"I don't want him hurt anymore, even in death. He was hurt so much when he was alive. I'm 90 miles away; I trusted the police to do their job." @rule:
@body:We do not know so terribly much about Michael Despain. He saw a want ad in a paper advertising a room for rent, and perhaps it seemed like a haven from an abusive relationship.
It is not very likely that Michael Despain ever had the time to grasp clearly the danger lurking in his new neighborhood.
He called his mother on June 2 to tell her about his new home. Seven days later, he was dead.
Even these thin scraps of biography were unknown to the gay leaders who met on three separate occasions with police administrators, hoping to prod the authorities into investigating the possibility that the arson/homicide was a hate crime.
Nor did the community leaders have any thought that the police already knew full well about the gay bashing of Michael Despain. The homosexual and lesbian activists simply brought to the police a somewhat credible allegation from a television reporter. Wouldn't the police please follow up on the tip?
No, the police would not.
Gay leaders met again with police brass after my first column on the Despain homicide and, once more, they were confronted with the question that the cops had been throwing up to them from day one: We already have the perpetrator, Tyrone Davis, in jail; why does it matter if the murder is investigated as a hate crime? Why, indeed?
Many of you who are reading this column have made it clear that you ask the same question. Others are more direct. You write in your letters that you are exhausted by the whole notion of gay victims. The very idea offends your religious and moral sensibilities.
But I cannot believe that any of you actually tolerate feral packs of man-boys preying upon the weak.
There must be a proper entry in the ledger.
By tracking crimes, we can stay ahead of trends. We can also decide how to respond to problems--like gangs--that might otherwise go unaddressed. But there is more to keeping track of hate crimes than simple law enforcement efficiency.
I have a friend whose grandmother is nearing 100. To this day, nearly 30 years after her son's death in Vietnam, she still wells up with tears because our government was unable to produce her boy's body.
There is no peace for survivors until there is a final accounting. Until we know the truth, no matter how bad the truth is, we do not rest.
We have a fundamental yearning to lend order and to make sense of our tragedies.
Likewise, when the tragedy of violence without provocation occurs, it disturbs our very being.
Such acts must also be tallied and ordered.
This is how we understand ourselves.
From the first moments of life, we make judgments on how our hands are placed upon our children, whether in love or in discipline. We are particularly concerned about the innocent.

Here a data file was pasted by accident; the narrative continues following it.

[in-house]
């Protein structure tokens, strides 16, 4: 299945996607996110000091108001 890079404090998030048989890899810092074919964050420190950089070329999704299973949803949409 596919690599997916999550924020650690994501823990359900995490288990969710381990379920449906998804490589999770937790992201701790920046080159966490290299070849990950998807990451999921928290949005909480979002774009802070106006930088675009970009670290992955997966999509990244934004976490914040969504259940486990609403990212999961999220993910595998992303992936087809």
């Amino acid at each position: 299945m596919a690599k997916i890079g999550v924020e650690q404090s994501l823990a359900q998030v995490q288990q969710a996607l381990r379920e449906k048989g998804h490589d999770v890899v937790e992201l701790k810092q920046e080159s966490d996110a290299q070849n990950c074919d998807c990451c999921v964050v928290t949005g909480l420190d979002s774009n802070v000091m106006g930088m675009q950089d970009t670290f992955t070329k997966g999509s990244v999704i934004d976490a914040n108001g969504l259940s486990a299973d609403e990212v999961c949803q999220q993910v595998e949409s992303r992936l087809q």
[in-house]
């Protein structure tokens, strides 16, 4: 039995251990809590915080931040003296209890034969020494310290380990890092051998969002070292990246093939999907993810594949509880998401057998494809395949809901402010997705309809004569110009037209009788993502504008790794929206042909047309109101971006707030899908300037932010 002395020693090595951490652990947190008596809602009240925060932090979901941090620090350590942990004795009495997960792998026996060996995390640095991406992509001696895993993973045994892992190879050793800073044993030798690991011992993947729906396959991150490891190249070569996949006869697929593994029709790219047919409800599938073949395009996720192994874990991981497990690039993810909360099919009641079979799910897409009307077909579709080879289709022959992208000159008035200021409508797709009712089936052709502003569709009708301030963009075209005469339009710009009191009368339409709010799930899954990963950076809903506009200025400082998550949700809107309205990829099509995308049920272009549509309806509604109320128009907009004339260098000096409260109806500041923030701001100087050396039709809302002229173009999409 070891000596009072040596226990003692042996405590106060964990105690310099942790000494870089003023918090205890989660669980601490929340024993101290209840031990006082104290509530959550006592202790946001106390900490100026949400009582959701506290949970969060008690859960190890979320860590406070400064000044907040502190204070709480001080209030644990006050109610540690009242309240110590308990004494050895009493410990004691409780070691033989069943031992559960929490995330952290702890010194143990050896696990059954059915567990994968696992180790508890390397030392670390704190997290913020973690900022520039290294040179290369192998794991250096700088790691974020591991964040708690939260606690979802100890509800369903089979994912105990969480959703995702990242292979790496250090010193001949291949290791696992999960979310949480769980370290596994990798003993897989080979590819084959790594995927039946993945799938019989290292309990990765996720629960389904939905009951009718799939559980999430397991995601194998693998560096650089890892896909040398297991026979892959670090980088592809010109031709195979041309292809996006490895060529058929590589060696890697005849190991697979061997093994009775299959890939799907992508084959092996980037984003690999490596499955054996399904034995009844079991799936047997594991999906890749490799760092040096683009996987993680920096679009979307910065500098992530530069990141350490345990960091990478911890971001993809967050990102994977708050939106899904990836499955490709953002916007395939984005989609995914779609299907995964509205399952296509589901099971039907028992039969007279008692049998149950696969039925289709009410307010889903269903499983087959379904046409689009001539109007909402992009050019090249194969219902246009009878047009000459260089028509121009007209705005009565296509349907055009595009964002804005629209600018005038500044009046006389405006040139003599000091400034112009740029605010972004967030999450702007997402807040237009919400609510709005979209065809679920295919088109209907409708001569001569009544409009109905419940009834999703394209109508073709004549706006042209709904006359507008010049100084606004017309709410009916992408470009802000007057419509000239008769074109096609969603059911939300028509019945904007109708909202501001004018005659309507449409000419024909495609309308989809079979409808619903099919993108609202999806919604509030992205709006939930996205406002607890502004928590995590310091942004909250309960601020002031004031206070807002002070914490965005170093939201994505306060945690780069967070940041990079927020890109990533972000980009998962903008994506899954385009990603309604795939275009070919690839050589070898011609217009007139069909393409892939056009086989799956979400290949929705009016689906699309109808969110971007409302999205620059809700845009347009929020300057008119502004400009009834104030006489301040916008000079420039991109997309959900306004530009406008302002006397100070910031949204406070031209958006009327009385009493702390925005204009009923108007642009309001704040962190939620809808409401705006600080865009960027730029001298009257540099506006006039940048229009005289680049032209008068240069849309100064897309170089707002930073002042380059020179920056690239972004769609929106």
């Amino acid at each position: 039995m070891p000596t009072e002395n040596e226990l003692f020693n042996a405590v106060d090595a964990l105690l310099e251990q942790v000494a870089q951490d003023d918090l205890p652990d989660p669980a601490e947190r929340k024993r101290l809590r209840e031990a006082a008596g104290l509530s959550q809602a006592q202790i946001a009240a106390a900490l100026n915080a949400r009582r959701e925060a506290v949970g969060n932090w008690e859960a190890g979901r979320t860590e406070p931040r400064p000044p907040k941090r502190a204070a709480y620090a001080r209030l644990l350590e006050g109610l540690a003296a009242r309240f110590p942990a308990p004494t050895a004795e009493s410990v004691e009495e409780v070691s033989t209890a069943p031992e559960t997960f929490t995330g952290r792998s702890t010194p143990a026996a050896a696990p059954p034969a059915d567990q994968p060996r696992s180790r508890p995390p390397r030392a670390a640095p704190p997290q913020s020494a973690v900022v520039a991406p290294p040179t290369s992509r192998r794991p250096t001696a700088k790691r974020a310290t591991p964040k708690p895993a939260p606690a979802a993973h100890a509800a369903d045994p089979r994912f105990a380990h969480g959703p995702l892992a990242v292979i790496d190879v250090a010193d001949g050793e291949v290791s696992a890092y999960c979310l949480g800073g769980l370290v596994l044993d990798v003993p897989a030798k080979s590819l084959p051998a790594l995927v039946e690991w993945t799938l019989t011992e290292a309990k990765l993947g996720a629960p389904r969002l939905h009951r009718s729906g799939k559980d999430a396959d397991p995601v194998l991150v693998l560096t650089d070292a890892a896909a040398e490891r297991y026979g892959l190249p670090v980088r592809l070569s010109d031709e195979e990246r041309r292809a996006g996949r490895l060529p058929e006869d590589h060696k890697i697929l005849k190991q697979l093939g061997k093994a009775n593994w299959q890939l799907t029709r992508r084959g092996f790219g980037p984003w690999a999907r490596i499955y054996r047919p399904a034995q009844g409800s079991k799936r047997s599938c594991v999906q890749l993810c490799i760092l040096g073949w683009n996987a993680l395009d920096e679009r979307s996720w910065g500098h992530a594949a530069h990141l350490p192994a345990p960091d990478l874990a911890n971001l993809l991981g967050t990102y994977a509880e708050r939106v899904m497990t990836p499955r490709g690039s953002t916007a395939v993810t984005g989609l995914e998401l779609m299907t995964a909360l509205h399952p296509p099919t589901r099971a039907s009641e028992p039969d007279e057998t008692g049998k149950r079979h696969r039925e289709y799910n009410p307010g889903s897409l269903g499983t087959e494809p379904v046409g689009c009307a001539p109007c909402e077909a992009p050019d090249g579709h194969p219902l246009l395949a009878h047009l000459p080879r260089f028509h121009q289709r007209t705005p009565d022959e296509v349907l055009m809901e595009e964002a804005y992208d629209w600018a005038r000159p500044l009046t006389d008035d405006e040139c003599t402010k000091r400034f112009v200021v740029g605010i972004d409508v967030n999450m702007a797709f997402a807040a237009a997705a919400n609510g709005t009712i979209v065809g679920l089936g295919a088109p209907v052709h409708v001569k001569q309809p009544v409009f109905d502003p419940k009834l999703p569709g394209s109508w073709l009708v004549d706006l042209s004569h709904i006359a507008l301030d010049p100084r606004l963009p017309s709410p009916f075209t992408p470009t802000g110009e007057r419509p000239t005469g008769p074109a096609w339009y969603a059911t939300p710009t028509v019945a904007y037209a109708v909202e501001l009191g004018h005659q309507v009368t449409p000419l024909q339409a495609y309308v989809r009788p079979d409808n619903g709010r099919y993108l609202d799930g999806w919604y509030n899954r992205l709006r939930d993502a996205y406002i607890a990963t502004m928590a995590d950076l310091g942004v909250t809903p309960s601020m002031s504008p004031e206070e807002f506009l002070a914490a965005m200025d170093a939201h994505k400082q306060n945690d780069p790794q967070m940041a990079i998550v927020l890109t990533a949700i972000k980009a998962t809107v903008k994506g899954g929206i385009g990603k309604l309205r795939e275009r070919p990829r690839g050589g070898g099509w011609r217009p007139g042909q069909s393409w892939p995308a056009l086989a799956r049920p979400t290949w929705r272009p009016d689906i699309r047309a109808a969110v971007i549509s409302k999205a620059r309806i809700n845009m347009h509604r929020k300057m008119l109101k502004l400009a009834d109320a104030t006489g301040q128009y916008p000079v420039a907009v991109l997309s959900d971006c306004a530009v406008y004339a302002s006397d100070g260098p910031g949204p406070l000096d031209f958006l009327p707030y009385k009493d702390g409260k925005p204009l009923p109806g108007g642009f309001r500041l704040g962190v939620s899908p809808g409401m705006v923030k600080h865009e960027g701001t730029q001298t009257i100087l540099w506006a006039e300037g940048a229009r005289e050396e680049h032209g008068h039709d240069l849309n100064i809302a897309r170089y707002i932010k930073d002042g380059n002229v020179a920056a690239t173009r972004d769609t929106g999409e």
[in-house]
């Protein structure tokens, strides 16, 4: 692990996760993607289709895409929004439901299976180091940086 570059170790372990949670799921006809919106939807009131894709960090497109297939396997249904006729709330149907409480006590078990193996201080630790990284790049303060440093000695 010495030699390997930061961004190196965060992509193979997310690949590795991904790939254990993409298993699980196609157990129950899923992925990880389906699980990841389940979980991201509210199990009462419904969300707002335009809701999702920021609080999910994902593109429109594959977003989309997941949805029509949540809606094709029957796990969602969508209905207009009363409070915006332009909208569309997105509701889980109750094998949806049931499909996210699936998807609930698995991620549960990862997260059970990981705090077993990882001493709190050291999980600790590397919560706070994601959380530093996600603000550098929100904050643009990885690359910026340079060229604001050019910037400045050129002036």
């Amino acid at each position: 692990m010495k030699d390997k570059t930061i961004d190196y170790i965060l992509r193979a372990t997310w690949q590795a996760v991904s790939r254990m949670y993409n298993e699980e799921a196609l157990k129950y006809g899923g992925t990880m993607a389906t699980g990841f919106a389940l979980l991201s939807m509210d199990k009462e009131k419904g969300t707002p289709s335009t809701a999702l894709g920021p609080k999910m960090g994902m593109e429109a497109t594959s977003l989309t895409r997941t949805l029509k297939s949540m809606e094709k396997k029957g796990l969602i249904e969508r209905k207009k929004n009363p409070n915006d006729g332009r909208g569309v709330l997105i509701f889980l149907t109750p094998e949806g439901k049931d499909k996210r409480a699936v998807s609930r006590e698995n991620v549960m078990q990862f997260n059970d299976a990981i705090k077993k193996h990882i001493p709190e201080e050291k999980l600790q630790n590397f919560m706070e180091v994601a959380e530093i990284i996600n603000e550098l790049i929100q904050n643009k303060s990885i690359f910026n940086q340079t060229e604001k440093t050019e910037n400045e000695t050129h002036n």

And the victims of hate crimes are innocents.
Anyone who is attacked because of his age, color, gender, nationality, religion and, yes, because of his sexuality, is an innocent.
Every bit as innocent as your child.
Hate crimes are not acts of greed or lust.
The victims have nothing we covet. They cannot behave in any way to protect themselves. The targets of hate cannot change their skin color, their god or whom they love to suit the rest of us.
They are truly defenseless, because it is their very life, not their acts, that provokes violence.
Now, you may strongly disagree with this point of view. The fact of the matter is, however, that homosexuals and lesbians should not have to go to the police with their hats in their hands begging for help in these matters. The law is their law, too.
The police had no right to hide the gay bashing of Michael Despain from the boy's parents. The police had no right to hide this violence from gay and lesbian leaders. And less than 24 hours after the cops' insistence that the hateful nature of this killing was irrelevant because the perpetrator was already in jail, Tyrone Davis was released for lack of evidence.
He joined the other two punks--Omar and Lonnie--on the streets of South Phoenix, where the number of helpless victims has been reduced by one.
@body:"I spoke with Michael on the phone the night he died," said his mother. "I told him, 'I love you and I care about you, Michael.'
"Michael told me the owner of the building was going to throw the other renters out."
But the owner did not move fast enough. Denise, the crack head, was already inviting Omar and Lonnie into her apartment as Michael spoke to his mother.
"Michael met people easily," said Karen. "He was so very open. But he was easily intimidated and very vulnerable."
This is the boy who was burned so badly that when a police officer first saw the body, he thought it was the cadaver of a black man.
Michael was exactly what Omar Wells and Lonnie Smith needed to sharpen their canine teeth on: a retarded, gay man/child lately given to women's dresses and a pretend identity as Rolanda.
Karen has more comforting memories of her feckless Michael. She talks of the church full of people at his service, the joyous chaos of an old paper route that was too much for her boy, the deep happiness even a troubled life brings to a mother who cares.
She is also the kind of Christian who worries about the well-being of Omar, Lonnie and Tyrone.
Karen Despain got to tell Michael she loved him on his last day. Not many mothers can say as much.
But she still has questions the police need to answer before she rests.
The fact is, next Wednesday, Karen would surely have called Michael to wish him a happy 25th birthday. And I don't believe that she herself knows how she will get through that day.